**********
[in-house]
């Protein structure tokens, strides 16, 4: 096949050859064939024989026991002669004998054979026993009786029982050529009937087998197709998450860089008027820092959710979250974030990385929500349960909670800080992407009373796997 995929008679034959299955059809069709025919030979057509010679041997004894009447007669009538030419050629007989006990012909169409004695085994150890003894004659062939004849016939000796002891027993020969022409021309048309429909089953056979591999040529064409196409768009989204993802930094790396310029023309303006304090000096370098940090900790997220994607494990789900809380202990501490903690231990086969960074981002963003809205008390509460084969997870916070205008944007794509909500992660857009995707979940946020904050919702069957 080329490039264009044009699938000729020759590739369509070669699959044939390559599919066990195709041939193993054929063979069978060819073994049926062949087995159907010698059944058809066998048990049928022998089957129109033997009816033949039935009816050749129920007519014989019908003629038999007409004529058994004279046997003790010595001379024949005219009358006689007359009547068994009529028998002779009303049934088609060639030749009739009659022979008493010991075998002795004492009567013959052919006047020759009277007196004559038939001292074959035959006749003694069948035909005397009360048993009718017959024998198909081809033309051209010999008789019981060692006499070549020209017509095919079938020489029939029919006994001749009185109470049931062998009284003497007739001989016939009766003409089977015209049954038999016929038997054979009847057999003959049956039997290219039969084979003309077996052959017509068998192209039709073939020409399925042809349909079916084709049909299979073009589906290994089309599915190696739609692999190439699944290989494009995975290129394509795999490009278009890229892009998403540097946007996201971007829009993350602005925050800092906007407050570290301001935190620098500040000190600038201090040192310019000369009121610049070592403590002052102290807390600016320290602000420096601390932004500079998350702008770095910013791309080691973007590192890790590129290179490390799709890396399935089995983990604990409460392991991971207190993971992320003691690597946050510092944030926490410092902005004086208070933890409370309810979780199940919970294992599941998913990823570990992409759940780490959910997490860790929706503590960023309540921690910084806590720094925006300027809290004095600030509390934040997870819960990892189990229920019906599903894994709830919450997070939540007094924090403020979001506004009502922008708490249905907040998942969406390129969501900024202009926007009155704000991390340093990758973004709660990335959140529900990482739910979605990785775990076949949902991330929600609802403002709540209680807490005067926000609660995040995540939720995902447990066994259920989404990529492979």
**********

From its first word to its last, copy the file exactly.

[in-house]
């Protein structure tokens, strides 16, 4: 096949050859064939024989026991002669004998054979026993009786029982050529009937087998197709998450860089008027820092959710979250974030990385929500349960909670800080992407009373796997 995929008679034959299955059809069709025919030979057509010679041997004894009447007669009538030419050629007989006990012909169409004695085994150890003894004659062939004849016939000796002891027993020969022409021309048309429909089953056979591999040529064409196409768009989204993802930094790396310029023309303006304090000096370098940090900790997220994607494990789900809380202990501490903690231990086969960074981002963003809205008390509460084969997870916070205008944007794509909500992660857009995707979940946020904050919702069957 080329490039264009044009699938000729020759590739369509070669699959044939390559599919066990195709041939193993054929063979069978060819073994049926062949087995159907010698059944058809066998048990049928022998089957129109033997009816033949039935009816050749129920007519014989019908003629038999007409004529058994004279046997003790010595001379024949005219009358006689007359009547068994009529028998002779009303049934088609060639030749009739009659022979008493010991075998002795004492009567013959052919006047020759009277007196004559038939001292074959035959006749003694069948035909005397009360048993009718017959024998198909081809033309051209010999008789019981060692006499070549020209017509095919079938020489029939029919006994001749009185109470049931062998009284003497007739001989016939009766003409089977015209049954038999016929038997054979009847057999003959049956039997290219039969084979003309077996052959017509068998192209039709073939020409399925042809349909079916084709049909299979073009589906290994089309599915190696739609692999190439699944290989494009995975290129394509795999490009278009890229892009998403540097946007996201971007829009993350602005925050800092906007407050570290301001935190620098500040000190600038201090040192310019000369009121610049070592403590002052102290807390600016320290602000420096601390932004500079998350702008770095910013791309080691973007590192890790590129290179490390799709890396399935089995983990604990409460392991991971207190993971992320003691690597946050510092944030926490410092902005004086208070933890409370309810979780199940919970294992599941998913990823570990992409759940780490959910997490860790929706503590960023309540921690910084806590720094925006300027809290004095600030509390934040997870819960990892189990229920019906599903894994709830919450997070939540007094924090403020979001506004009502922008708490249905907040998942969406390129969501900024202009926007009155704000991390340093990758973004709660990335959140529900990482739910979605990785775990076949949902991330929600609802403002709540209680807490005067926000609660995040995540939720995902447990066994259920989404990529492979």